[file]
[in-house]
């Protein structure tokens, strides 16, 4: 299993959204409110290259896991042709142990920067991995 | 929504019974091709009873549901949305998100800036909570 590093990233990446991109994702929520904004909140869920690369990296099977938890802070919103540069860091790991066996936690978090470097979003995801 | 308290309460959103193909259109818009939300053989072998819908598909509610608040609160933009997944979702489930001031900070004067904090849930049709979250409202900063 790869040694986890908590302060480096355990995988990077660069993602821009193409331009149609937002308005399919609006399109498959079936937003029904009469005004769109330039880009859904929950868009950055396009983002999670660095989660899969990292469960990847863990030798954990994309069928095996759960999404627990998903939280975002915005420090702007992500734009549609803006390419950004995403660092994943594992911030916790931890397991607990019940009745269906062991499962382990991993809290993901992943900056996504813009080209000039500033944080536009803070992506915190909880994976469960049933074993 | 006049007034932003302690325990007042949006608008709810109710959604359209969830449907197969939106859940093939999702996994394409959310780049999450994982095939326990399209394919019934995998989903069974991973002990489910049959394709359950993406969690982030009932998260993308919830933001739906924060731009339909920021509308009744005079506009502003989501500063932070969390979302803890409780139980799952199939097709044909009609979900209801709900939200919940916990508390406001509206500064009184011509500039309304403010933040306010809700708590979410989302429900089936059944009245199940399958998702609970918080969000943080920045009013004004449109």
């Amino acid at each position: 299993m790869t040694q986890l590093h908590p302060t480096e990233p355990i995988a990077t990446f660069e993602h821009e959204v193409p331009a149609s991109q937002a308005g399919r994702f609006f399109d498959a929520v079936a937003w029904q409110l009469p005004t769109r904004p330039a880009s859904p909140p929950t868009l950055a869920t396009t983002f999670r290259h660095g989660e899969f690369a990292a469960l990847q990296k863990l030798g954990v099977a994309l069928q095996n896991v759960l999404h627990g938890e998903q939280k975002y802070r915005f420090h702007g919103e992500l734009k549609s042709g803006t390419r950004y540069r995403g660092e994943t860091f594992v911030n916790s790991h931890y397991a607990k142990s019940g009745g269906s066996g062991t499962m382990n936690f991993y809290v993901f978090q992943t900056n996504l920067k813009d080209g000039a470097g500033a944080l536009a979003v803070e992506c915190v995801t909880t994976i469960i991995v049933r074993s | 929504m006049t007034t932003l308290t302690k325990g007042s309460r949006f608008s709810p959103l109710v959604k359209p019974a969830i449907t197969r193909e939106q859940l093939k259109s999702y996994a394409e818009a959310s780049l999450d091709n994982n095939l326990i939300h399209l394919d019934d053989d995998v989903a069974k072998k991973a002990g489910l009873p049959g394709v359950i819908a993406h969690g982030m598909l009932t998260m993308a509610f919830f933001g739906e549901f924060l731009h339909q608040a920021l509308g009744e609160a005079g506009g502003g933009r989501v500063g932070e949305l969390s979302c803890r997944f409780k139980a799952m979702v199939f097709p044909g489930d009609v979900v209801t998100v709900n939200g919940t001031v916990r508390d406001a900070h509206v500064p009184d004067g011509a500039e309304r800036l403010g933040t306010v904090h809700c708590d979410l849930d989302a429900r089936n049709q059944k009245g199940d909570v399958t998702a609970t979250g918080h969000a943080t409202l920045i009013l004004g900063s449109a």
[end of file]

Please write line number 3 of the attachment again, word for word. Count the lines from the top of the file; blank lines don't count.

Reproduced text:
């Amino acid at each position: 299993m790869t040694q986890l590093h908590p302060t480096e990233p355990i995988a990077t990446f660069e993602h821009e959204v193409p331009a149609s991109q937002a308005g399919r994702f609006f399109d498959a929520v079936a937003w029904q409110l009469p005004t769109r904004p330039a880009s859904p909140p929950t868009l950055a869920t396009t983002f999670r290259h660095g989660e899969f690369a990292a469960l990847q990296k863990l030798g954990v099977a994309l069928q095996n896991v759960l999404h627990g938890e998903q939280k975002y802070r915005f420090h702007g919103e992500l734009k549609s042709g803006t390419r950004y540069r995403g660092e994943t860091f594992v911030n916790s790991h931890y397991a607990k142990s019940g009745g269906s066996g062991t499962m382990n936690f991993y809290v993901f978090q992943t900056n996504l920067k813009d080209g000039a470097g500033a944080l536009a979003v803070e992506c915190v995801t909880t994976i469960i991995v049933r074993s | 929504m006049t007034t932003l308290t302690k325990g007042s309460r949006f608008s709810p959103l109710v959604k359209p019974a969830i449907t197969r193909e939106q859940l093939k259109s999702y996994a394409e818009a959310s780049l999450d091709n994982n095939l326990i939300h399209l394919d019934d053989d995998v989903a069974k072998k991973a002990g489910l009873p049959g394709v359950i819908a993406h969690g982030m598909l009932t998260m993308a509610f919830f933001g739906e549901f924060l731009h339909q608040a920021l509308g009744e609160a005079g506009g502003g933009r989501v500063g932070e949305l969390s979302c803890r997944f409780k139980a799952m979702v199939f097709p044909g489930d009609v979900v209801t998100v709900n939200g919940t001031v916990r508390d406001a900070h509206v500064p009184d004067g011509a500039e309304r800036l403010g933040t306010v904090h809700c708590d979410l849930d989302a429900r089936n049709q059944k009245g199940d909570v399958t998702a609970t979250g918080h969000a943080t409202l920045i009013l004004g900063s449109a």